I remember the day I passed my final exam at university. It was one of the happiest days of my life as it meant that I was no longer a student and had completed a significant phase of my life. Completing higher education signifies the entry into adult life. You are no longer a student; you should start taking care of yourself and stop depending on your parents’ hand-outs. I continued to have feel exhilarated even though I didn’t have a job lined up. I hadn’t yet applied for any position nor could I have expected that there would be much demand for a recent graduate in political science. About a month after this happy day, I was called to fill a temporary position and soon afterwards was offered a full time job.
Such an experience is rare in Macedonia. For most young people it takes years and years to find a job. Unemployment, currently standing at 31.2%, has put a heavy burden on the life of the country over the last two decades. This incredibly high rate is not due to some new crises; it’s more of a structural problem. In the past it was even higher (36%). And young people are the group most hard hit. According to official statistics, an overwhelming 51.2% of young people in the 15-29 age group are unemployed. To a large extent, this is because of economic inactivity (NEET: not in education, employment, or training) among young adults. Young Albanians and rural youth are disproportionally more present in the NEET group. The scarcity of jobs on the labor market and the lack of true demand for workers, discourages young people from looking for work. But it’s hardly their fault: in the years of transition, the weak Macedonian economy was severely damaged by privatization, which was done unfairly and produced oligarchs not general prosperity as countless blue and white collar workers lost their jobs. Since then, the economy has stabilized, there are no longer massive lay-offs, but government policies have been slow to create only minimal economic growth and even slower at job creation.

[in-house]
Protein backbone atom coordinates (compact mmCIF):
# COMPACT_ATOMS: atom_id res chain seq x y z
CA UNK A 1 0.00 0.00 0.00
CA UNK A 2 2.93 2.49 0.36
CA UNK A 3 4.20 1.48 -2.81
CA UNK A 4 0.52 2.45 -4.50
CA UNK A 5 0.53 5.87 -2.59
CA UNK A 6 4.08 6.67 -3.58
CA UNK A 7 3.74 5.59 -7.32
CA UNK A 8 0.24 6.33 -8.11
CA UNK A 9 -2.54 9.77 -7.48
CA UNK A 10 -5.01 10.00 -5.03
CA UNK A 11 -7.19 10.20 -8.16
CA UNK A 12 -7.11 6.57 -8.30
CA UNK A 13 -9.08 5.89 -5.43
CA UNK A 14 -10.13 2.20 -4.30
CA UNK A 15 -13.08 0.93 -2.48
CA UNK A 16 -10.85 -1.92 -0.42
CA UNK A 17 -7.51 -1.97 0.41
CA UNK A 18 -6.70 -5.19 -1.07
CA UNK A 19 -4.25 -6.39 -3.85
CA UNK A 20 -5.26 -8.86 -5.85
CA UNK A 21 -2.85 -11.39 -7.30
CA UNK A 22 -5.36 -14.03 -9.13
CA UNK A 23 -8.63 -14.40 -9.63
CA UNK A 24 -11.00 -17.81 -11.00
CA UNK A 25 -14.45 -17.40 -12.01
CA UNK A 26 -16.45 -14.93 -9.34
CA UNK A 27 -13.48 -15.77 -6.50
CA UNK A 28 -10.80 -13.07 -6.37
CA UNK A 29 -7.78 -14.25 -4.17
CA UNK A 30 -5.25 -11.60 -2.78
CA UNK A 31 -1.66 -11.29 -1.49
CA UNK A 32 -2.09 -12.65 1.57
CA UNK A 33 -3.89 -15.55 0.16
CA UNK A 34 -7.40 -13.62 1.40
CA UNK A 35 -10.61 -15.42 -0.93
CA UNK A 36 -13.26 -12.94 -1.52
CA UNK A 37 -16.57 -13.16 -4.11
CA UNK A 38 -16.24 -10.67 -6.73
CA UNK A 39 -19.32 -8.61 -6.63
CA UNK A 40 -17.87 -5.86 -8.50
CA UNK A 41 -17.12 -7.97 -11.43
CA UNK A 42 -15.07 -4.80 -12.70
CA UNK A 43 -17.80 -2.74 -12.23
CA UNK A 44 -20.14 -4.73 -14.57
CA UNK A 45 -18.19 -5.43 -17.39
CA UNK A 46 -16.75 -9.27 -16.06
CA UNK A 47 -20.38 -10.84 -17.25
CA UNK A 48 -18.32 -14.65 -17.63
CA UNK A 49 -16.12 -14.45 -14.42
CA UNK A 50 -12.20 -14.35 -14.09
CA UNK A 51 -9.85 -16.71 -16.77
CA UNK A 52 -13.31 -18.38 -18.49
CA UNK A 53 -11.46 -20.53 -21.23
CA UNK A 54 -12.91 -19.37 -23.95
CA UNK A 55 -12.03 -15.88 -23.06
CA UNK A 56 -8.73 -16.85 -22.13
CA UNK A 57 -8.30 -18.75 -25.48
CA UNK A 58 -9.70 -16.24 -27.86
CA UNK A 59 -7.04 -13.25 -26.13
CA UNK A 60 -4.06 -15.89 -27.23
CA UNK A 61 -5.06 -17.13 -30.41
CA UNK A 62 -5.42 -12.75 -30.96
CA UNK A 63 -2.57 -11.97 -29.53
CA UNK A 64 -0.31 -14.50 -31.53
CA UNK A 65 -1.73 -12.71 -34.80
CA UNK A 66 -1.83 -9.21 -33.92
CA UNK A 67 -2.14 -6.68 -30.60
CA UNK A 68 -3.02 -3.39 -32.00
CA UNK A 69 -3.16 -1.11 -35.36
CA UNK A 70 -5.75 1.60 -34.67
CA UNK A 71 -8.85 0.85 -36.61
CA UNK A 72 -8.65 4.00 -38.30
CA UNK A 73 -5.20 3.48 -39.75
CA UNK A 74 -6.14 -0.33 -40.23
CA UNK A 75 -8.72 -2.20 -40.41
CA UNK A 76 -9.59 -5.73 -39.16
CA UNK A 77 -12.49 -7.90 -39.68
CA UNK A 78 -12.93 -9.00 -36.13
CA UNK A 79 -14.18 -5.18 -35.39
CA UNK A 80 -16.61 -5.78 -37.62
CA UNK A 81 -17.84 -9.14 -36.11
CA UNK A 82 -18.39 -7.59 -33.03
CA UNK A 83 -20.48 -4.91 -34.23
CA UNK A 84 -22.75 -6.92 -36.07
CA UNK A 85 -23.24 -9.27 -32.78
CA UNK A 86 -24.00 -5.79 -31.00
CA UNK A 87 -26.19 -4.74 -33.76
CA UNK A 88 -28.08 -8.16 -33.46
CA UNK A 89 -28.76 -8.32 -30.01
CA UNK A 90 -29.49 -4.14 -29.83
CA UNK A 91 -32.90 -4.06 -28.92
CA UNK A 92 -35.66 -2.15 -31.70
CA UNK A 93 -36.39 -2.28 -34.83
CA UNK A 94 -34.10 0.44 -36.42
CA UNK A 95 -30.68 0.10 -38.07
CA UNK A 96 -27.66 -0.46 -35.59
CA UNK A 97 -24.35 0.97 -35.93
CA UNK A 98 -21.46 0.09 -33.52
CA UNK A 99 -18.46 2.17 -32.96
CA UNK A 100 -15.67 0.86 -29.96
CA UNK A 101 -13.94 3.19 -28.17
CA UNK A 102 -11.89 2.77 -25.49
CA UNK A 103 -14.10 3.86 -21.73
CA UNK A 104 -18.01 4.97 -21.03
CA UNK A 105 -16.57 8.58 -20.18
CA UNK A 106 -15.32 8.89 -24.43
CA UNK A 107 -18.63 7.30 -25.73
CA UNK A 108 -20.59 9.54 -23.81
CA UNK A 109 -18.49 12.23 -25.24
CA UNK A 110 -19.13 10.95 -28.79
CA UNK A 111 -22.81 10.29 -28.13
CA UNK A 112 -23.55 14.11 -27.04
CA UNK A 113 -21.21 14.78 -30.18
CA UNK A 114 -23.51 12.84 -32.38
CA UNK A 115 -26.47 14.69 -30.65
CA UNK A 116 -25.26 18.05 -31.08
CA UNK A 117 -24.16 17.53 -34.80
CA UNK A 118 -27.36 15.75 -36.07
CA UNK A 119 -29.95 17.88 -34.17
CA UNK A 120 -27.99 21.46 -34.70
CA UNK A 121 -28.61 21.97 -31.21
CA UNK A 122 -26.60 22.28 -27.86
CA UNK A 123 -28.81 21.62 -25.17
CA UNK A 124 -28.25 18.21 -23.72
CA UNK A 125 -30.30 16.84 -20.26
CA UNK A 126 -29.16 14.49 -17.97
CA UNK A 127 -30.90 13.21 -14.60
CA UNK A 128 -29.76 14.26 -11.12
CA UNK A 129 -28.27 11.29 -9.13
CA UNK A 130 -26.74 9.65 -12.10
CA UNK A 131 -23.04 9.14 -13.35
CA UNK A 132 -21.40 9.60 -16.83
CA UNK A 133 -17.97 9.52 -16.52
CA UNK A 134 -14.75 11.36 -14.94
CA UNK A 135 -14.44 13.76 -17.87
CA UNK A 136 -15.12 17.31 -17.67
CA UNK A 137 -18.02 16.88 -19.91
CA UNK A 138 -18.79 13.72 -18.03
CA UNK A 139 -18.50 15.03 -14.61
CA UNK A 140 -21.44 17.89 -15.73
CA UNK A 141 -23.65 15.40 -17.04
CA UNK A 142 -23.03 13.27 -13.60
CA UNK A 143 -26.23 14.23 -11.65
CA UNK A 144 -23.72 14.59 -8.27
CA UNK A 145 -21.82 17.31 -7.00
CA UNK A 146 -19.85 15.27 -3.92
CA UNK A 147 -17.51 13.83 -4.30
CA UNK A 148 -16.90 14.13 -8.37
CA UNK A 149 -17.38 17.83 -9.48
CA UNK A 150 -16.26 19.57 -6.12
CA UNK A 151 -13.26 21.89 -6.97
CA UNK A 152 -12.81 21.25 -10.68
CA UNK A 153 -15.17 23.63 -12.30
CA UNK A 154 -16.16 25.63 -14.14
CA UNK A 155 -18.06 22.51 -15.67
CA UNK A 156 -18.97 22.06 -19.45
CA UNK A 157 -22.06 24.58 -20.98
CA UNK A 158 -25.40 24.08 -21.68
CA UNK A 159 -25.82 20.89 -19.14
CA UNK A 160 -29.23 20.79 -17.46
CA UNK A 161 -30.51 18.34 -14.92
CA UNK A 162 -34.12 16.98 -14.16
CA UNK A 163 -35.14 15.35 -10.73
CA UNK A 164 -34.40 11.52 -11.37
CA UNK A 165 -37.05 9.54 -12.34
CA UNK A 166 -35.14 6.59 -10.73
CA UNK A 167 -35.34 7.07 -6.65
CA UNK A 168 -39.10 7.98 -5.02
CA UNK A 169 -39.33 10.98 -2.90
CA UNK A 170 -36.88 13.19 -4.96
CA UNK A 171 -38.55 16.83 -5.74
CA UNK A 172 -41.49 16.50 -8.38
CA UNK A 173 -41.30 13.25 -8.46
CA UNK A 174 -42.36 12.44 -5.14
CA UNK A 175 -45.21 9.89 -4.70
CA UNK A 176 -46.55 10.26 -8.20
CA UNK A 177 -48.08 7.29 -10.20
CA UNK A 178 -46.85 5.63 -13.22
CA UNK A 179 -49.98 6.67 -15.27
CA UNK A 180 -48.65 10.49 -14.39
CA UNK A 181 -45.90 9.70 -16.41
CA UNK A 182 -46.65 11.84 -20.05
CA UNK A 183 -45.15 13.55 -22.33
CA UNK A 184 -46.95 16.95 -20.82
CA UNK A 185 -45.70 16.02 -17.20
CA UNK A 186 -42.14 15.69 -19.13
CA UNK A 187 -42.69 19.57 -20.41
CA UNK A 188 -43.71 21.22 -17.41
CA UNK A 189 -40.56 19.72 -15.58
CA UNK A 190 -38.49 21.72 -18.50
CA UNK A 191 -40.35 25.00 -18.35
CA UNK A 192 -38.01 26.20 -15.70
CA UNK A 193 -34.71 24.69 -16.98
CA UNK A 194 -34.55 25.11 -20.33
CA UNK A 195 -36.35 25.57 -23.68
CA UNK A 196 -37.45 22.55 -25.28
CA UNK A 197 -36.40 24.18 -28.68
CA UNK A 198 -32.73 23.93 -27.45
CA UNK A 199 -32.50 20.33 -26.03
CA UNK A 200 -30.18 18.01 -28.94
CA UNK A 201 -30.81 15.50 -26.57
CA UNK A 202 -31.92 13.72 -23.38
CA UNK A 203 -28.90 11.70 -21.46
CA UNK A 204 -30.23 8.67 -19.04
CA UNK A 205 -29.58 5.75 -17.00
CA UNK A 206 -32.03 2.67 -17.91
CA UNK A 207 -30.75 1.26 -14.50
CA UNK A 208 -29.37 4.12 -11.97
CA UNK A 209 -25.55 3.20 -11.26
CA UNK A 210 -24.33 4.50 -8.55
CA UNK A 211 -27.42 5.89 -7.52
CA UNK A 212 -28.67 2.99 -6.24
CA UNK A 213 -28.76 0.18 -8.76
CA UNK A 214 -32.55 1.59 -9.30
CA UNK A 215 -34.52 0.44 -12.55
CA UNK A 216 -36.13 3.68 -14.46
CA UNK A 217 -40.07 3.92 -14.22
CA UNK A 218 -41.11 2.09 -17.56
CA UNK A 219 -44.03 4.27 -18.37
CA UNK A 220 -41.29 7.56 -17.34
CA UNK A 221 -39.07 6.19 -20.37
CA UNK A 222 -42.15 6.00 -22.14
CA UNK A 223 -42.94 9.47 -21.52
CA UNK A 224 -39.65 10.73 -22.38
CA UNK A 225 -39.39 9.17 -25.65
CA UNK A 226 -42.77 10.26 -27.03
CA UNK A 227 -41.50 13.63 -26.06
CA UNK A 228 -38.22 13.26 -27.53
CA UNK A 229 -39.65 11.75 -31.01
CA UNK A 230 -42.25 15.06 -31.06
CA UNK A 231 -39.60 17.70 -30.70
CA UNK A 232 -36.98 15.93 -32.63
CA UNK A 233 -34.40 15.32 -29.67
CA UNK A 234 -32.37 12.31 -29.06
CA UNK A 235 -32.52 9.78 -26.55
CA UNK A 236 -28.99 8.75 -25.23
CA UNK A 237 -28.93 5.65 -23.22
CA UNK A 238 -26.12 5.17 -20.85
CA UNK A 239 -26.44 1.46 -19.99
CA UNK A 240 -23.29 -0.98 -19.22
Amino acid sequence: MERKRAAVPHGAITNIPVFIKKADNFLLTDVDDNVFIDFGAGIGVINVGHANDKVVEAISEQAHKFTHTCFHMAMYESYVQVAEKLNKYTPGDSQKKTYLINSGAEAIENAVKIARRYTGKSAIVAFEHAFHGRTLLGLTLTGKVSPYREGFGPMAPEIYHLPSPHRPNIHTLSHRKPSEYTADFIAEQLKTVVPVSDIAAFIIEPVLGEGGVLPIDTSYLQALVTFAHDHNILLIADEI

The way things stand, most people do not rely on the job center when looking for work. Family connections and friends are the first ones you check out. It’s really useful if your mother or father knows some businessman or manager in the public sector who can return an old favor by taking you on board. If you don’t have these options, a political party is a much more reliable “employment agency”. When in power, it’s a most reliable job provider. The “Company” of the party state and public administration offers plenty of jobs with very lax entry criteria. Most young people see this as the best option. Public administration might not offer a great salary, but it’s a regular one with all benefits paid, and it’s highly unlikely that you’ll ever be sacked.
Young people should be bolder and instead of waiting to be hired, look around for ways to create jobs themselves. In the absence of an entrepreneurial tradition, the government has introduced business and entrepreneurship courses and projects in primary and secondary education. Other measures have also been implemented to stimulate the creation of small businesses. Additional support measures will also be necessary, as running expenses still outweigh any profit.
Another way out of unemployment seems to be just growing older: once a young person turns 30, she or he faces an unemployment rate of a mere 30.1 percent – 20 percent below that for 15-29 age group, though no doubt a young person from the USA, India or Brazil would still think this figure was excessively high.